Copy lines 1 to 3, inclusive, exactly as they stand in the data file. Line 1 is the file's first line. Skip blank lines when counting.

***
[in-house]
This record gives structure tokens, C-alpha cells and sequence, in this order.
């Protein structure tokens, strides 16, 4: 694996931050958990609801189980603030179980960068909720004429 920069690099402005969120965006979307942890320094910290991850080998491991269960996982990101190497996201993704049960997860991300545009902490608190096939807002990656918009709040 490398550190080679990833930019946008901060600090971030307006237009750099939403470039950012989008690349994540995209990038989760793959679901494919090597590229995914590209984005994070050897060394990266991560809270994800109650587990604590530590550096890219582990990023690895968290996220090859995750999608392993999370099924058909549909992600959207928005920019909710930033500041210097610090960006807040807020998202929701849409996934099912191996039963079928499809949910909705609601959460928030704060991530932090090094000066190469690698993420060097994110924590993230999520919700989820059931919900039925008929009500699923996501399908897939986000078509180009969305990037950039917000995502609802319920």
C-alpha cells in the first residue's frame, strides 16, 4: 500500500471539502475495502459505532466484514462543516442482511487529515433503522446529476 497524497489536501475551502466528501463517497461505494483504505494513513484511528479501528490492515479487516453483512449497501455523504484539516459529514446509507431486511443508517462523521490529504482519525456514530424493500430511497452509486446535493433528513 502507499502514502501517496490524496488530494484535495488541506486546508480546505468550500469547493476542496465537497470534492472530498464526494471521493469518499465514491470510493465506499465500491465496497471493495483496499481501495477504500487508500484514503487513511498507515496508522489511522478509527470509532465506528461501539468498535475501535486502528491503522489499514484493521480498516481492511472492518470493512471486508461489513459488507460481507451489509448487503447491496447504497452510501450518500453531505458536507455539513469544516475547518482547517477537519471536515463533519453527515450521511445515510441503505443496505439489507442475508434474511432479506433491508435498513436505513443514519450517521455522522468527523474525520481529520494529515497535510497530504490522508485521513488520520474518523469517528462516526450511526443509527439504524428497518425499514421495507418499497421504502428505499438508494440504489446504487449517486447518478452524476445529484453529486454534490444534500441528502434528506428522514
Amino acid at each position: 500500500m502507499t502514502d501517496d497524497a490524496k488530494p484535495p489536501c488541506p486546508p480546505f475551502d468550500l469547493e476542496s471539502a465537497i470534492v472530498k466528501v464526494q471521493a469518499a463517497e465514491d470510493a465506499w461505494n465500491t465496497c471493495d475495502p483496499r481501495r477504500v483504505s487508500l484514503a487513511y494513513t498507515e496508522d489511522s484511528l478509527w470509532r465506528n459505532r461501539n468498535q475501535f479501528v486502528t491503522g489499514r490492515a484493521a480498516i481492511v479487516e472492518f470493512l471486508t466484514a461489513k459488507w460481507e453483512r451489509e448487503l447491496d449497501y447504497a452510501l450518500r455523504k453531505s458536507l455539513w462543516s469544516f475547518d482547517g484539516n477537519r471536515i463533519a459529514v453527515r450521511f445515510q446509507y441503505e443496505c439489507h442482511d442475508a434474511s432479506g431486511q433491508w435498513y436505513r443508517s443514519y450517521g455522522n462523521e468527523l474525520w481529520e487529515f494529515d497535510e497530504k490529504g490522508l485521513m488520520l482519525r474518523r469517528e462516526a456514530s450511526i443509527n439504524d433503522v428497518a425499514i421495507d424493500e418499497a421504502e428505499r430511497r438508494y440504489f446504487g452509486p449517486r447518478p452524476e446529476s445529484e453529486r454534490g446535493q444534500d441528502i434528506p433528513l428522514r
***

[in-house]
This record gives structure tokens, C-alpha cells and sequence, in this order.
């Protein structure tokens, strides 16, 4: 694996931050958990609801189980603030179980960068909720004429 920069690099402005969120965006979307942890320094910290991850080998491991269960996982990101190497996201993704049960997860991300545009902490608190096939807002990656918009709040 490398550190080679990833930019946008901060600090971030307006237009750099939403470039950012989008690349994540995209990038989760793959679901494919090597590229995914590209984005994070050897060394990266991560809270994800109650587990604590530590550096890219582990990023690895968290996220090859995750999608392993999370099924058909549909992600959207928005920019909710930033500041210097610090960006807040807020998202929701849409996934099912191996039963079928499809949910909705609601959460928030704060991530932090090094000066190469690698993420060097994110924590993230999520919700989820059931919900039925008929009500699923996501399908897939986000078509180009969305990037950039917000995502609802319920």